Nickel sulfide inclusion

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A nickel sulfide inclusion, (also abbreviated to NiS), occurs during the process of manufacturing float glass (normal window glass).


In a batch of glass, contaminants that contain nickel might be present, (e.g. stainless steel.) These can combine with sulfur to form nickel sulfide inclusions. Furnaces produce hundreds of tons of glass every day, so it is difficult to completely eliminate any contaminants. This causes a problem later in the manufacturing process.[1]

While total elimination is difficult, specific controlled processes can significantly reduce the formation of NiS in the float glass. These are actions taken by US flat glass manufacturers supplying to the automotive industry in the early 1990s: a) all green sand (silica, transported by railroads from Wyoming USA) shipments were processed through multiple screens (to filter out any nickel bearing materials either mineral or stainless steel tools, nuts, bolts, washers) since stainless steel cannot be detected by magnets. b) all other bulk materials including recycled glass were inspected similarly to (a). c) every maintenance procedure and all training was very focused on the need for every worker to prevent contamination of the float furnace or the float glass tank with NiS. d) use of any nickel containing tool or material anywhere in the Ford Glass float facility was closely controlled to prevent contamination. e) any float glass suspected to have NiS (it could only be found with a Scanning Electron Microscope) was destroyed and landfilled as it could not be re-introduced to glass used for any purpose.[2]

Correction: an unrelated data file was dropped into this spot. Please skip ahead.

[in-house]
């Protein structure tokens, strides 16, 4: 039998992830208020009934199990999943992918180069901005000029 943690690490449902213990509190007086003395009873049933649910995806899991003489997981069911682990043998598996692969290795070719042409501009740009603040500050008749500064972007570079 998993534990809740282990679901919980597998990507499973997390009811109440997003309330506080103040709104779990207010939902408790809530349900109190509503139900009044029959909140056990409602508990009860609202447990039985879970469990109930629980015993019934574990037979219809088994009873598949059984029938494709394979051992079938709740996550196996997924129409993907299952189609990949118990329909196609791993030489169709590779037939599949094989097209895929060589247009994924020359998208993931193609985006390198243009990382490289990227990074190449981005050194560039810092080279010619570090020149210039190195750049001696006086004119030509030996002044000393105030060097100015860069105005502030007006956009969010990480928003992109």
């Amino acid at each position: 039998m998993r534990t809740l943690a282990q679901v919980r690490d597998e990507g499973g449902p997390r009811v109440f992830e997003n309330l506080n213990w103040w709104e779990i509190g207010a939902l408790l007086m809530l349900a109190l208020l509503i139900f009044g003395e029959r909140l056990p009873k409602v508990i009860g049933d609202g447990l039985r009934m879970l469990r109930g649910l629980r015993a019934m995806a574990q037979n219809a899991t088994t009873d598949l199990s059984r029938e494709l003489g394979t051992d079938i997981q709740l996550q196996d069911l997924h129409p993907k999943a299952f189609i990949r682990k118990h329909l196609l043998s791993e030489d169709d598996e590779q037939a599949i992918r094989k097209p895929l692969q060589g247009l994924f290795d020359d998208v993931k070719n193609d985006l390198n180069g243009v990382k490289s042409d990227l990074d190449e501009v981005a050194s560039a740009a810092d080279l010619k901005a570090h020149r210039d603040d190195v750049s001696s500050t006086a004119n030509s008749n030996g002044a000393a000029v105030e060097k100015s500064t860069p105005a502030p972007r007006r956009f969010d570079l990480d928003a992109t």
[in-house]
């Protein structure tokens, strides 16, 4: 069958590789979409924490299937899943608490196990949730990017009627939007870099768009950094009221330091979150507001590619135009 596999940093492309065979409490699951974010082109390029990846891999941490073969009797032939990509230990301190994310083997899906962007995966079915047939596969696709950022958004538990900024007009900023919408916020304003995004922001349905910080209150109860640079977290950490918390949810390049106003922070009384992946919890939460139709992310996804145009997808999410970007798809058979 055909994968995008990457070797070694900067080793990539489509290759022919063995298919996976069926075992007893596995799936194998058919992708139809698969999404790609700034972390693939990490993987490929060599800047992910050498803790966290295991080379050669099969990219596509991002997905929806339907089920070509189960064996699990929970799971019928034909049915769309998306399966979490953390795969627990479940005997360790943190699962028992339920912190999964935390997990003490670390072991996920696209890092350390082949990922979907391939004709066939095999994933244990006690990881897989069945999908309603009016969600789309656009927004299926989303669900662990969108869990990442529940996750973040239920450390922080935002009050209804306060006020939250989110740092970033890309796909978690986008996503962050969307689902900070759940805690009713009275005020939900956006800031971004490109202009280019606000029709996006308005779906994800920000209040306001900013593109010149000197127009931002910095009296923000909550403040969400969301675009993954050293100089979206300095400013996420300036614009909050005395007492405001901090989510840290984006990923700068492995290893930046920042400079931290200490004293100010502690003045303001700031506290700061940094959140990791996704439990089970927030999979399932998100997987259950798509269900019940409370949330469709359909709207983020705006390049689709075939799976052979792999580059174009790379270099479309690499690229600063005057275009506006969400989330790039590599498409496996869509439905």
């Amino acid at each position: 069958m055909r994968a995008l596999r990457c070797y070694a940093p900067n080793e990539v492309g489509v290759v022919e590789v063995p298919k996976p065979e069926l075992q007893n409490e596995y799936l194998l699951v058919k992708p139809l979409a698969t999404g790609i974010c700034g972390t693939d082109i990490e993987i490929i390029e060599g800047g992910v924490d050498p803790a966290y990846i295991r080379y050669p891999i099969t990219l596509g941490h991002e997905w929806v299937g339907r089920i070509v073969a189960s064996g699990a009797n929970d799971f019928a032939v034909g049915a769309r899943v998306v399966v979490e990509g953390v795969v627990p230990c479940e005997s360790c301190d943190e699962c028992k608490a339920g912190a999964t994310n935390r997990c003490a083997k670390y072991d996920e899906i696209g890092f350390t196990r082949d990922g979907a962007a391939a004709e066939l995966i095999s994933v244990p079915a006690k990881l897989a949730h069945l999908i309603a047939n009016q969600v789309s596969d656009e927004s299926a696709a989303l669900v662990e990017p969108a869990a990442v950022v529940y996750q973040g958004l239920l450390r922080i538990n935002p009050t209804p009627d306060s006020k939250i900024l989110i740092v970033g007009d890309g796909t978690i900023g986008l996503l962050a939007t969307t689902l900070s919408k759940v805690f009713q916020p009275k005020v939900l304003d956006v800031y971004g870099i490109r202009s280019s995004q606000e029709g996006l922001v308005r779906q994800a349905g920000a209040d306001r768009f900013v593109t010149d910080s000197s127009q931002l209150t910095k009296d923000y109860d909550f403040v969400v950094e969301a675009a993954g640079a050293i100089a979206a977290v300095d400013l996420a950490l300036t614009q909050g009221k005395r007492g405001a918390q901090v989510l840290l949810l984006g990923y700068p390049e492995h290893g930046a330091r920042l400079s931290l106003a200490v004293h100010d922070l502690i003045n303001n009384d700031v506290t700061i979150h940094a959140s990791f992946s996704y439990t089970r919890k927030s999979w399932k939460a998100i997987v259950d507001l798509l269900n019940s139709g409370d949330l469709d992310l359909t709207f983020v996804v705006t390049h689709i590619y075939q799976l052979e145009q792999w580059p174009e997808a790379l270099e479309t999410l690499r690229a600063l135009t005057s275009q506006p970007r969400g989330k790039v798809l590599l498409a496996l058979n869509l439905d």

The process of tempering float glass can cause a NiS to change from its normal state (known as a low-temperature structure) to a different high-temperature, crystalline structure. When the glass is cooled quickly (as part of the process) the NiS particle is unable to change back to its original form. Over a certain period of time NiS will slowly convert to the original low temperature structure. This means the NiS increases in size, and the mechanical stresses caused by this cause the tempered pane to shatter, for no apparent reason (hence spontaneous glass breakage).[1]


  1. ^ a b NiS and spontaneous breakage
  2. ^ Experience of Ronald A. Hayes while Purchasing Facilitator at AP Technoglass in Elizabethtown Kentucky from 1989 to 1995.